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Bruce Greene

Member Since 07 Feb 2005
Offline Last Active Yesterday, 05:35 PM
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Posts I've Made

In Topic: If a film person goes to digital ...

Yesterday, 05:35 PM

True, I never thought about checking the movies shot with the alexa studio to see if they have the same issues.

I shot one film where we had two Alexas, one digital shutter and the other mechanical shutter.  I don't recall seeing a difference that was distracting in any way.  We ended up with the Studio Alexa as it was cheap as no one wanted to rent it :)

 

I used to shoot on tape based Varicam that had a true global shutter/CCD sensors.  The effect was quite noticeable compared to a film camera with it's rotating shutter, so I don't think you'd like that solution either...


In Topic: If a film person goes to digital ...

21 February 2019 - 07:12 PM

Exactly... which is why the top camera is still and will be the Alexa for many years to come. Arri has figured out a way to capture the dynamic range of film, they've been able to create beautiful skin tones, they've created a camera package that's easy to use AND the look is more cinematic than any other digital cinema camera. You know when you shoot with the Alexa, you're getting a great image no matter what.

It still has the same motion blur issues that drive me nuts tho... I hope someone solves that someday.

I think the motion blur was solved by using the Alexa Studio, with the optical finder and mechanical shutter :)


In Topic: Color calibration and different viewing platforms

21 February 2019 - 12:08 PM

Hmmm.  YouTube material, not mine, generally looks correct on my TV.  I also have the Vimeo app, and my videos on the vimeo/TV combination also look correct.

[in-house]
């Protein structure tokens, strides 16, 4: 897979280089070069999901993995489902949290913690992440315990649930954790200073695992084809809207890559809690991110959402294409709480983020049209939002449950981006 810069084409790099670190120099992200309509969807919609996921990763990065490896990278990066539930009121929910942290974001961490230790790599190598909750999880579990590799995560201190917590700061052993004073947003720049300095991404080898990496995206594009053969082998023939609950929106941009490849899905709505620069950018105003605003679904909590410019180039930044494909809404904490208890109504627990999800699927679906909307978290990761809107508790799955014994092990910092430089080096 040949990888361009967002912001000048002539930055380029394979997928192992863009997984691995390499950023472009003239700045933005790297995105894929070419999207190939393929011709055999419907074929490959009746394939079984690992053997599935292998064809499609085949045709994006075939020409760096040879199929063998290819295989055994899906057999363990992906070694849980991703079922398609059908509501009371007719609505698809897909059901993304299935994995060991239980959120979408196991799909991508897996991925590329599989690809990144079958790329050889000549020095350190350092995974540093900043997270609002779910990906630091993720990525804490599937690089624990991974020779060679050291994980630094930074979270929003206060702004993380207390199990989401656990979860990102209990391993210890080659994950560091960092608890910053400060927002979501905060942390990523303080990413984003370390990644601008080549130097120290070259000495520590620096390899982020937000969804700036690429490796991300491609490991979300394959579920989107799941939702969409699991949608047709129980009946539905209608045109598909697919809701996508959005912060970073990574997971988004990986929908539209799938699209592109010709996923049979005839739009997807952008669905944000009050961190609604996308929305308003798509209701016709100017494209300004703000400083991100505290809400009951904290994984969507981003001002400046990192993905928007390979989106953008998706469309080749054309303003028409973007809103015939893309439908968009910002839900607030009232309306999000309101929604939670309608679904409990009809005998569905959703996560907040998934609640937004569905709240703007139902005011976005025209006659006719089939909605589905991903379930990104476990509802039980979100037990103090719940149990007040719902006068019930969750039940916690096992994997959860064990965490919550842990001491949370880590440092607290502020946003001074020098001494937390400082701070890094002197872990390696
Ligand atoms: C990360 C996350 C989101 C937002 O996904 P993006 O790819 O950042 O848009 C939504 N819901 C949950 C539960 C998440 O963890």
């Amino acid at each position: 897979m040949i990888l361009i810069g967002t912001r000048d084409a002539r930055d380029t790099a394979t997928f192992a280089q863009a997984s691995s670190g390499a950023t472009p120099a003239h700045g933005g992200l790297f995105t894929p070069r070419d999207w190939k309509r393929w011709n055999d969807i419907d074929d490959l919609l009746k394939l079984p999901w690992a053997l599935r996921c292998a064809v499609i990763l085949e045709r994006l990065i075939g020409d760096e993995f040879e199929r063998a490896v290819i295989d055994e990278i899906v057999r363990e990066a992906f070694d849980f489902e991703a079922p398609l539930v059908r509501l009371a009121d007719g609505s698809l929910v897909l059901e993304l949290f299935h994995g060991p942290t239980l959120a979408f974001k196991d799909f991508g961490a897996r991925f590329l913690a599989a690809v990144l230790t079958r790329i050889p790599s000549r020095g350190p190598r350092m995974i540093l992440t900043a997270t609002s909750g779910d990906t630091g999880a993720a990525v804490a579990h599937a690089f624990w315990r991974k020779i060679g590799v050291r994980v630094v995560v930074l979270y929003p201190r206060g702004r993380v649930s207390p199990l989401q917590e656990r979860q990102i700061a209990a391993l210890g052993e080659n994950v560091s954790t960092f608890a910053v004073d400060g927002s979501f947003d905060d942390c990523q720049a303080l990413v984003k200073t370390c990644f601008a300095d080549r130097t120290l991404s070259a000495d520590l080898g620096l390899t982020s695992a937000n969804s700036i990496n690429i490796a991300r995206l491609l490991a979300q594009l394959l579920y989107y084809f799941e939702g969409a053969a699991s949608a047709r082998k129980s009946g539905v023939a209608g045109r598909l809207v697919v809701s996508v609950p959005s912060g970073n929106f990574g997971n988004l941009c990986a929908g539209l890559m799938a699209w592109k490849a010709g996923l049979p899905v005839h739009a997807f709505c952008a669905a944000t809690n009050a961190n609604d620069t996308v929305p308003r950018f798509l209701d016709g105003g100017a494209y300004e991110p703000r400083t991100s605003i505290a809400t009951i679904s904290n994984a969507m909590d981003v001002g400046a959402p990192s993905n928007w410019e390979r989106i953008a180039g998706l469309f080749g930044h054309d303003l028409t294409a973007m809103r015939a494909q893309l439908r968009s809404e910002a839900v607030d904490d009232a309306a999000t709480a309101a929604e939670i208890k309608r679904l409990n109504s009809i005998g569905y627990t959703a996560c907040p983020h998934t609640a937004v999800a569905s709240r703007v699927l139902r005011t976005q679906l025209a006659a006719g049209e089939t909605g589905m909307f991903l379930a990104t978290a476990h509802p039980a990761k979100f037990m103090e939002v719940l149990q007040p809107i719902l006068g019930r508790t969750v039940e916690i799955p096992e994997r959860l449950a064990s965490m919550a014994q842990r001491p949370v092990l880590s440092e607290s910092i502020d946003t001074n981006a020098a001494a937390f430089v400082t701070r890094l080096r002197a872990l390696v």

When you upload to Vimeo or YouTube, these services take your original material and re-render it to multiple versions for streaming.  And this is where I think the issue may be.

 

From my experience, I've found that uploading ProRes or DNXhr 4:2:2 gives the best results for re-rendering to the YouTube or Vimeo versions.  I have more experience with Vimeo, and find that they do not to well with 4:4:4 12 bit codecs, hence the recommendation for 4:2:2 ProRes.

 

Also keep in mind that playback through a web browser also changes the look of the image, depending on the web browser.  And playback of your file through the  Quicktime player has problems all of it's own.  But, usually this is where the image looks more washed out.

 

At this point, since you have the festival screening coming up, I would take your versions to a professional colorist, with properly calibrated equipment, to trouble shoot your issues.  It kind of sounds like some video levels vs. data levels confusion going on.

 

If you've color graded your film yourself, using uncalibrated equipment, and without knowledge of the video/data level issues, chances are that you've made some error somewhere in your workflow.  When you brought your project to the DCP house, did you tell them something like "original is REC709, gamma 2.4, full range data"?  They need to know this to properly create your DCP to the correct levels and gamma.  If you are not familiar with these issues, it's time to consult with a pro before your screening.